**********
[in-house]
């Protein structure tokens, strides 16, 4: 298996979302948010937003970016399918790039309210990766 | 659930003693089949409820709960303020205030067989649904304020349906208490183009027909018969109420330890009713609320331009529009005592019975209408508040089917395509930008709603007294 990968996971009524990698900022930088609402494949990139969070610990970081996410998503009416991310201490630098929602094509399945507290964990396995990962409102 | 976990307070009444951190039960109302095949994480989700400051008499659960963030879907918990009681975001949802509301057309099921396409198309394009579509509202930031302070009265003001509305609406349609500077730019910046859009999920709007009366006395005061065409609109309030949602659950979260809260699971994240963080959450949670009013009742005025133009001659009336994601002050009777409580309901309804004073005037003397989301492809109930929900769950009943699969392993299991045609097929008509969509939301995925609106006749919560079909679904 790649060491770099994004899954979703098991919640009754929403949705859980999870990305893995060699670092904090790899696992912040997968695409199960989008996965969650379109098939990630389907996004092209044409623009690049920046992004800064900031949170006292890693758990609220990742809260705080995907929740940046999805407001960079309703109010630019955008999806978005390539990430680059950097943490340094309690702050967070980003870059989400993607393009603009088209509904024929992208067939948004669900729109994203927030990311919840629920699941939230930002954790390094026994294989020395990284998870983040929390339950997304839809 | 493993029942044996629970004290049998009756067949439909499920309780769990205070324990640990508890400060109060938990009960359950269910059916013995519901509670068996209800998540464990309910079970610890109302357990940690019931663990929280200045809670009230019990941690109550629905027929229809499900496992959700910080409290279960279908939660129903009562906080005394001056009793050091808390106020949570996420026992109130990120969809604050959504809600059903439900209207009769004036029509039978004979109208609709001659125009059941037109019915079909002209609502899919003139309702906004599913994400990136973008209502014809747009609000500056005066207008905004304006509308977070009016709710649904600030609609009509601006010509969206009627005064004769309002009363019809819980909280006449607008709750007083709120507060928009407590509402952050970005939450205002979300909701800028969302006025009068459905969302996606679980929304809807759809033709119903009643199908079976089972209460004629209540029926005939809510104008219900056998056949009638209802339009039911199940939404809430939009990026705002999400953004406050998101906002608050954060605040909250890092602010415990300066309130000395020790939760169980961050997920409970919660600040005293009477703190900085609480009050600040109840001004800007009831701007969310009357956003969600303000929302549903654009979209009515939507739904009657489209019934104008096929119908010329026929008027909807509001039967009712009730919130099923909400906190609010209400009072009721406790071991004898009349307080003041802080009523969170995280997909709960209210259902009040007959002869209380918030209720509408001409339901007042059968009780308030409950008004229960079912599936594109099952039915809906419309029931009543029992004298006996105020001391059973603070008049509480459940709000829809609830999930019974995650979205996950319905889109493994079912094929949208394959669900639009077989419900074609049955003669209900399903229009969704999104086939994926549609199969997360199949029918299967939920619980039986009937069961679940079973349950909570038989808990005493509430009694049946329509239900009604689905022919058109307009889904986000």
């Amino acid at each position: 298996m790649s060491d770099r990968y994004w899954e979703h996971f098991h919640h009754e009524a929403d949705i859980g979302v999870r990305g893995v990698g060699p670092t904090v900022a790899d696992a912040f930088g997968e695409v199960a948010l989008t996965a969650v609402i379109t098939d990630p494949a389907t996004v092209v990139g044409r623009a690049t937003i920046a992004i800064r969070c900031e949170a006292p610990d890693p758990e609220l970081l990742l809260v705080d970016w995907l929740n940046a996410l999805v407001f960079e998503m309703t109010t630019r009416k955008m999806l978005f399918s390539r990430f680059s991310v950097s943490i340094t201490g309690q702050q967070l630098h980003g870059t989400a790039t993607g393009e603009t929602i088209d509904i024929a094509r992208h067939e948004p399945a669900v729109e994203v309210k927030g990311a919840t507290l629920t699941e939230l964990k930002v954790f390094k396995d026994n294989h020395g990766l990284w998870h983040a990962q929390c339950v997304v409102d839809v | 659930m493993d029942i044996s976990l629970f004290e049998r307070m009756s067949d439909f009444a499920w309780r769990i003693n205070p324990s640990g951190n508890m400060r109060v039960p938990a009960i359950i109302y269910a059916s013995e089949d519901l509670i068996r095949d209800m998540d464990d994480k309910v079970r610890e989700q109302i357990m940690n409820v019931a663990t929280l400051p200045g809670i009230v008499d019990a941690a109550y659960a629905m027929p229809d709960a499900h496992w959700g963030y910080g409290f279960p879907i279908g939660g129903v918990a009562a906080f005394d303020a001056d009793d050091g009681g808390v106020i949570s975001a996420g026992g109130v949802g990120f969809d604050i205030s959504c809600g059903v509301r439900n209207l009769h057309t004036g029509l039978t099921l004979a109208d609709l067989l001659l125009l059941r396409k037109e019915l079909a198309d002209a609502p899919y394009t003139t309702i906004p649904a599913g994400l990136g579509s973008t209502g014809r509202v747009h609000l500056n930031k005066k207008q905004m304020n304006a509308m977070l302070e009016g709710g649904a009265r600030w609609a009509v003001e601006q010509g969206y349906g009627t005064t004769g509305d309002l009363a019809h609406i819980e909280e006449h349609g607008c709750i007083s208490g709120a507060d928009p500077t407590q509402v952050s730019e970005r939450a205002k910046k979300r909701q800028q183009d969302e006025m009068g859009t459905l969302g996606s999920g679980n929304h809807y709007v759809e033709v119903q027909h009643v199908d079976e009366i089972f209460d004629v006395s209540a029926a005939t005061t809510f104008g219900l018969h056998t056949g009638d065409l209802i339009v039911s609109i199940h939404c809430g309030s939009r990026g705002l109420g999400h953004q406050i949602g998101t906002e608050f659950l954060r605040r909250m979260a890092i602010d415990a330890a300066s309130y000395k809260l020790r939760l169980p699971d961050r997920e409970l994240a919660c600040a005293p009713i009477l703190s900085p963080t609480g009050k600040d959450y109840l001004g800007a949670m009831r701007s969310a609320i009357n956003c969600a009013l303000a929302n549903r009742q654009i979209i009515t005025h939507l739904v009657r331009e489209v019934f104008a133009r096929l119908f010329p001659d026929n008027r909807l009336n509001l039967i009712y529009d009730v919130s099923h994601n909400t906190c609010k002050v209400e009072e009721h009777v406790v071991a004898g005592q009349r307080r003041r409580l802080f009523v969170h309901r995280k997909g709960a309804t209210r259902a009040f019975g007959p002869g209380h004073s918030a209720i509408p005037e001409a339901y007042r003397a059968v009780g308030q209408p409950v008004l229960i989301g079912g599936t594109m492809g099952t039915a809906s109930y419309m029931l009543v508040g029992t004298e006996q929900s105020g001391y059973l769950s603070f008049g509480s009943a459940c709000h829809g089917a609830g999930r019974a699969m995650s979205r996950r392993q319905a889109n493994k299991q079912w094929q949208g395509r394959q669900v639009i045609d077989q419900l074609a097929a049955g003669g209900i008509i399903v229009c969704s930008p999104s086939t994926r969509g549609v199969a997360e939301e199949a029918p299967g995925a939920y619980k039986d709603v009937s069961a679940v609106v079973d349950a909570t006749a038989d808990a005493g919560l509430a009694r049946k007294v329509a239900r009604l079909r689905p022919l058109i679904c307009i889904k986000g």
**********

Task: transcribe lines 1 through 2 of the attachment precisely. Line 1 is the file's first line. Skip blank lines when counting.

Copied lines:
[in-house]
């Protein structure tokens, strides 16, 4: 298996979302948010937003970016399918790039309210990766 | 659930003693089949409820709960303020205030067989649904304020349906208490183009027909018969109420330890009713609320331009529009005592019975209408508040089917395509930008709603007294 990968996971009524990698900022930088609402494949990139969070610990970081996410998503009416991310201490630098929602094509399945507290964990396995990962409102 | 976990307070009444951190039960109302095949994480989700400051008499659960963030879907918990009681975001949802509301057309099921396409198309394009579509509202930031302070009265003001509305609406349609500077730019910046859009999920709007009366006395005061065409609109309030949602659950979260809260699971994240963080959450949670009013009742005025133009001659009336994601002050009777409580309901309804004073005037003397989301492809109930929900769950009943699969392993299991045609097929008509969509939301995925609106006749919560079909679904 790649060491770099994004899954979703098991919640009754929403949705859980999870990305893995060699670092904090790899696992912040997968695409199960989008996965969650379109098939990630389907996004092209044409623009690049920046992004800064900031949170006292890693758990609220990742809260705080995907929740940046999805407001960079309703109010630019955008999806978005390539990430680059950097943490340094309690702050967070980003870059989400993607393009603009088209509904024929992208067939948004669900729109994203927030990311919840629920699941939230930002954790390094026994294989020395990284998870983040929390339950997304839809 | 493993029942044996629970004290049998009756067949439909499920309780769990205070324990640990508890400060109060938990009960359950269910059916013995519901509670068996209800998540464990309910079970610890109302357990940690019931663990929280200045809670009230019990941690109550629905027929229809499900496992959700910080409290279960279908939660129903009562906080005394001056009793050091808390106020949570996420026992109130990120969809604050959504809600059903439900209207009769004036029509039978004979109208609709001659125009059941037109019915079909002209609502899919003139309702906004599913994400990136973008209502014809747009609000500056005066207008905004304006509308977070009016709710649904600030609609009509601006010509969206009627005064004769309002009363019809819980909280006449607008709750007083709120507060928009407590509402952050970005939450205002979300909701800028969302006025009068459905969302996606679980929304809807759809033709119903009643199908079976089972209460004629209540029926005939809510104008219900056998056949009638209802339009039911199940939404809430939009990026705002999400953004406050998101906002608050954060605040909250890092602010415990300066309130000395020790939760169980961050997920409970919660600040005293009477703190900085609480009050600040109840001004800007009831701007969310009357956003969600303000929302549903654009979209009515939507739904009657489209019934104008096929119908010329026929008027909807509001039967009712009730919130099923909400906190609010209400009072009721406790071991004898009349307080003041802080009523969170995280997909709960209210259902009040007959002869209380918030209720509408001409339901007042059968009780308030409950008004229960079912599936594109099952039915809906419309029931009543029992004298006996105020001391059973603070008049509480459940709000829809609830999930019974995650979205996950319905889109493994079912094929949208394959669900639009077989419900074609049955003669209900399903229009969704999104086939994926549609199969997360199949029918299967939920619980039986009937069961679940079973349950909570038989808990005493509430009694049946329509239900009604689905022919058109307009889904986000």